The interesting thing about living on islands is that some of the expenses or limitations on energy transfer found on mainland populations do not exist. There are many possibilities of what may be behind these shifts in body size, leading to the Island Rule. Some insular species may experience something called ecological release, when things like the lack of predators or competition for resources makes it easier to conserve energy and use it for other purposes, like growth. Another idea is that with the general lack of other species on islands, it allows some species to fill multiple roles in the ecosystem, also allowing for more energy consumption; this is called niche expansion. These two ideas might help explain why little things, for example the Flores giant rat, can grow so big.
BIGGER VS. SMALLER
What about the opposite? Why do normally large species become smaller? A lot of the larger species that make it to islands have big ranges and large appetites. With limited space and resources on an island, it’s much easier for smaller members to meet their energy requirements, so evolution tends to favor reduced body size for these beasties. It’s also possible that it may be easier to grow the population if sexual maturity is reached quicker in life, usually when the animal is smaller. Over time, this meant smaller and smaller individuals getting busy, leading to those insular dwarfs. These reasons may explain the existence of animals like pygmy wooly mammoths in the fossil record, as well as modern species like the Island fox or Lowland anoa.
All in all, there are a zillion different things that can influence the evolution of various species, but a lot of cool things have happened evolutionarily to make many different and special animals on islands. Their uniqueness in both features and location makes them particularly vulnerable to human activities, like habitat destruction and anthropogenic climate change. It’s up to you and me to help protect all of the amazing kinds of life we have on Planet Earth; we certainly don’t want these awesome animals to go the way of the Dodo – which, by the way, was another example of insular gigantism. Boom, SCIENCE!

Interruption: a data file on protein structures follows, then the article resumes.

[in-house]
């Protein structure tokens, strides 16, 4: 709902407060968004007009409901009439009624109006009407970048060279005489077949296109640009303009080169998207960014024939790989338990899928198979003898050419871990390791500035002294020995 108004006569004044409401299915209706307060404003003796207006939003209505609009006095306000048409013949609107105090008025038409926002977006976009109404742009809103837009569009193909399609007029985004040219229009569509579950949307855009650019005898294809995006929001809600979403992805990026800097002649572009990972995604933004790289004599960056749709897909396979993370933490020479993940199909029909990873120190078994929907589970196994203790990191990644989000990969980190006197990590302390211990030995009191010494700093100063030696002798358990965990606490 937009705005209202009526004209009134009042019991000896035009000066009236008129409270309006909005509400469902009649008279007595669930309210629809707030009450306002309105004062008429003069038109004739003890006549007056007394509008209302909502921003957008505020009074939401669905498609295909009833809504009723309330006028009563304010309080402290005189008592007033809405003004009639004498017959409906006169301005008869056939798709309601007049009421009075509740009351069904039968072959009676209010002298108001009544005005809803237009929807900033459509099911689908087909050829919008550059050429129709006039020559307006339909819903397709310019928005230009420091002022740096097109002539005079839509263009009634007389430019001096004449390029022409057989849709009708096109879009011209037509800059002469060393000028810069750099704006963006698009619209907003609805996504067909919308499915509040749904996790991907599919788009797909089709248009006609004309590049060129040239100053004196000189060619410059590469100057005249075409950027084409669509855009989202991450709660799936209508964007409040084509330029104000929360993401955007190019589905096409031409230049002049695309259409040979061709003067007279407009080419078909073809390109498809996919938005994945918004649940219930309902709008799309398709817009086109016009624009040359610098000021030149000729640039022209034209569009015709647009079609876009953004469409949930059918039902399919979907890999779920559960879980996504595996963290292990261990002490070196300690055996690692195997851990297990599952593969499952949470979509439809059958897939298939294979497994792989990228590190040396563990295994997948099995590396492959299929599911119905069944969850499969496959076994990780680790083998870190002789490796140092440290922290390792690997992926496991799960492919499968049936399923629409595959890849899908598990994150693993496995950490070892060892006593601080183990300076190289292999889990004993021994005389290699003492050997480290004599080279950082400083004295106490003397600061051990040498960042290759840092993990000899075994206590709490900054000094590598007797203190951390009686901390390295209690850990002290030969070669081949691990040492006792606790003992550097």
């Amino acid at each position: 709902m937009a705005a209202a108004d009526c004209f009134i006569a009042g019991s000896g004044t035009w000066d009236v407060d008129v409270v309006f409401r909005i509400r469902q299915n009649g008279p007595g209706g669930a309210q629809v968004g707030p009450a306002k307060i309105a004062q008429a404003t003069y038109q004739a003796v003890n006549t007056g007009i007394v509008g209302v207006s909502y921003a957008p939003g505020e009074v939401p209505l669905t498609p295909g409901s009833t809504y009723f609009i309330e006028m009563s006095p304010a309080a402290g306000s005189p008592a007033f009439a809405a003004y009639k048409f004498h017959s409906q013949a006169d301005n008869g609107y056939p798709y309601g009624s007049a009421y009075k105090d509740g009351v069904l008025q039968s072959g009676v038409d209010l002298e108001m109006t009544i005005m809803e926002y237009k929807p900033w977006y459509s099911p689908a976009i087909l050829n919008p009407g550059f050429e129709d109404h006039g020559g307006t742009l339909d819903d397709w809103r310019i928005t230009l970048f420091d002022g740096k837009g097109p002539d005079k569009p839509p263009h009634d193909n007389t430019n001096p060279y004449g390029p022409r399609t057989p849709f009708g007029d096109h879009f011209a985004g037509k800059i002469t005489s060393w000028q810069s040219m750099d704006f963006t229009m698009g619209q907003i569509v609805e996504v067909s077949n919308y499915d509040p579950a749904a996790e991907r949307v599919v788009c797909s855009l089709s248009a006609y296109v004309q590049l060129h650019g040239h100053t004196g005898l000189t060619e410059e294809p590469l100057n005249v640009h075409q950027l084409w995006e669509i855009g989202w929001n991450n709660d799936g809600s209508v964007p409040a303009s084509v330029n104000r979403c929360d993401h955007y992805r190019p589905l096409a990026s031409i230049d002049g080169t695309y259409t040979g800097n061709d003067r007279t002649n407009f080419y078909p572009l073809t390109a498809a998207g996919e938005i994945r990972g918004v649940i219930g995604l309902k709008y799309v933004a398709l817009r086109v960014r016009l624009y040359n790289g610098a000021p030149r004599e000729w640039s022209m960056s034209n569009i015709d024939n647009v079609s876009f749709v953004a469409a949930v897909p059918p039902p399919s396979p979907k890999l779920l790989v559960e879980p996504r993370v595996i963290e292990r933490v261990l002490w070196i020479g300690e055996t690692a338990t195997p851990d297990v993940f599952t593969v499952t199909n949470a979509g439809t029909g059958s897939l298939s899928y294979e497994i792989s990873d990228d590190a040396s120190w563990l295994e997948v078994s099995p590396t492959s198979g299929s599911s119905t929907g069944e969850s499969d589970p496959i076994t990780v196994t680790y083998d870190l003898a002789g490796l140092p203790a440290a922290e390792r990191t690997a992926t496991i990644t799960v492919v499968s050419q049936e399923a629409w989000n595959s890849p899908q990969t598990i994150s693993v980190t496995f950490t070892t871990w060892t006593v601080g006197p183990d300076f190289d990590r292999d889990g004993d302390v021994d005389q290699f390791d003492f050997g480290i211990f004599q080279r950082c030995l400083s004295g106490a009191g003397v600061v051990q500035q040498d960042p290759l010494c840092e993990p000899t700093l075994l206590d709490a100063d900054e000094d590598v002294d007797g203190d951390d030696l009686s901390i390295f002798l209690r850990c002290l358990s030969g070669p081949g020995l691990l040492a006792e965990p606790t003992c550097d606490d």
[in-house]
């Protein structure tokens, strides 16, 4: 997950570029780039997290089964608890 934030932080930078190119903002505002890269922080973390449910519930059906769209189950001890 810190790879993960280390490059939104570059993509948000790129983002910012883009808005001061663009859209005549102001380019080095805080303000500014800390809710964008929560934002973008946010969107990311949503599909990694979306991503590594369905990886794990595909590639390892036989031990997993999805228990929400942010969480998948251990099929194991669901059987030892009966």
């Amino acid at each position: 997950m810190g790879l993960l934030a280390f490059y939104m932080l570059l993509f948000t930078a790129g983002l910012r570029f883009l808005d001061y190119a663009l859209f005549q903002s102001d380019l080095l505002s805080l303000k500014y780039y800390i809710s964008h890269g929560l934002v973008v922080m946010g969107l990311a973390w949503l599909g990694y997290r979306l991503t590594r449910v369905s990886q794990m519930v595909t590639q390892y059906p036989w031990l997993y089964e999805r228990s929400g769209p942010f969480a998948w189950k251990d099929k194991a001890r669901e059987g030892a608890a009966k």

Learn more about what you can do to help awesome wildlife with organizations like these:
World Wildlife Fund (WWF)
The Nature Conservancy
Honey Whitney is an ecologist, science communicator, Broadreach instructor/junkie and has an M.S. in Ecology and Conservation Biology and a B.S. in Marine Biology. When not gallivanting off to far-flung places with Broadreach, she teaches Floridians not to pollute their local waters (check out BlueLifeFL).
– Case, T. J. 1978. A General Explanation For Insular Body Size Trends in Terrestrial Vertebrates. Ecology, 59(1): pp. 1-18.
– Foster, J. B. 1964. Evolution of Mammals on Islands. Nature, 202 (4929): pp. 234-235.
– Kerridge, Emma, and Chris Rogers. The Island Rule: Hypotheses. Paleobiology Research Group. The University Of Bristol, n.d. Web. 28 Feb. 2015. <http://palaeo.gly.bris.ac.uk/macro/islandrule/hypothesis.html>.
– Lomolino, Mark V. 1985. Body Size of Mammals on Islands: The Island Rule Reexamined. The American Naturalist, 125 (2), pp. 310-316.
– MacArthur, Robert H. and Edward O. Wilson. The Theory of Island Biogeography. Princeton University Press, Princeton, N.J., 1967. 215 pp.
– Tyson, Peter. Gigantism & Dwarfism on Islands. NOVA Evolution. Nova PBS, 08 Nov. 2011. Web. 25 Feb. 2015. <http://www.pbs.org/wgbh/nova/evolution/gigantism-and-dwarfism-islands.html>.